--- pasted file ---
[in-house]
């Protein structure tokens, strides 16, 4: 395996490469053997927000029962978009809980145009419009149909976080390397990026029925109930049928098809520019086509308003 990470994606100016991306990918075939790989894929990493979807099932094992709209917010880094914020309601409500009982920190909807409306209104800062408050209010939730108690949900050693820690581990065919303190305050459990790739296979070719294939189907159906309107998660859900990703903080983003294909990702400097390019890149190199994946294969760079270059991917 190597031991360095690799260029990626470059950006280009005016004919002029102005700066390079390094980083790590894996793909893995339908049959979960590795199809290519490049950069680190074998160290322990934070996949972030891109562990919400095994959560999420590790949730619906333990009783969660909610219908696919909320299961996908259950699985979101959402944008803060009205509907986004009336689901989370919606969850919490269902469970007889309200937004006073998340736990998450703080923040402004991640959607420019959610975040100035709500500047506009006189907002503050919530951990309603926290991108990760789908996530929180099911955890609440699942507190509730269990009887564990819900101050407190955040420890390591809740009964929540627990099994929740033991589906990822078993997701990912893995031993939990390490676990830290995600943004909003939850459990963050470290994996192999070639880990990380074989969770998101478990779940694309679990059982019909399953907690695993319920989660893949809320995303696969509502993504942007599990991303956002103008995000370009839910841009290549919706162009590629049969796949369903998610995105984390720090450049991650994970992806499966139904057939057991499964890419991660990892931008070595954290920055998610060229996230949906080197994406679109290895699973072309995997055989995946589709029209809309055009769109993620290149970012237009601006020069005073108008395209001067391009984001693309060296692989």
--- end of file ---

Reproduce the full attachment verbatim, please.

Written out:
[in-house]
């Protein structure tokens, strides 16, 4: 395996490469053997927000029962978009809980145009419009149909976080390397990026029925109930049928098809520019086509308003 990470994606100016991306990918075939790989894929990493979807099932094992709209917010880094914020309601409500009982920190909807409306209104800062408050209010939730108690949900050693820690581990065919303190305050459990790739296979070719294939189907159906309107998660859900990703903080983003294909990702400097390019890149190199994946294969760079270059991917 190597031991360095690799260029990626470059950006280009005016004919002029102005700066390079390094980083790590894996793909893995339908049959979960590795199809290519490049950069680190074998160290322990934070996949972030891109562990919400095994959560999420590790949730619906333990009783969660909610219908696919909320299961996908259950699985979101959402944008803060009205509907986004009336689901989370919606969850919490269902469970007889309200937004006073998340736990998450703080923040402004991640959607420019959610975040100035709500500047506009006189907002503050919530951990309603926290991108990760789908996530929180099911955890609440699942507190509730269990009887564990819900101050407190955040420890390591809740009964929540627990099994929740033991589906990822078993997701990912893995031993939990390490676990830290995600943004909003939850459990963050470290994996192999070639880990990380074989969770998101478990779940694309679990059982019909399953907690695993319920989660893949809320995303696969509502993504942007599990991303956002103008995000370009839910841009290549919706162009590629049969796949369903998610995105984390720090450049991650994970992806499966139904057939057991499964890419991660990892931008070595954290920055998610060229996230949906080197994406679109290895699973072309995997055989995946589709029209809309055009769109993620290149970012237009601006020069005073108008395209001067391009984001693309060296692989």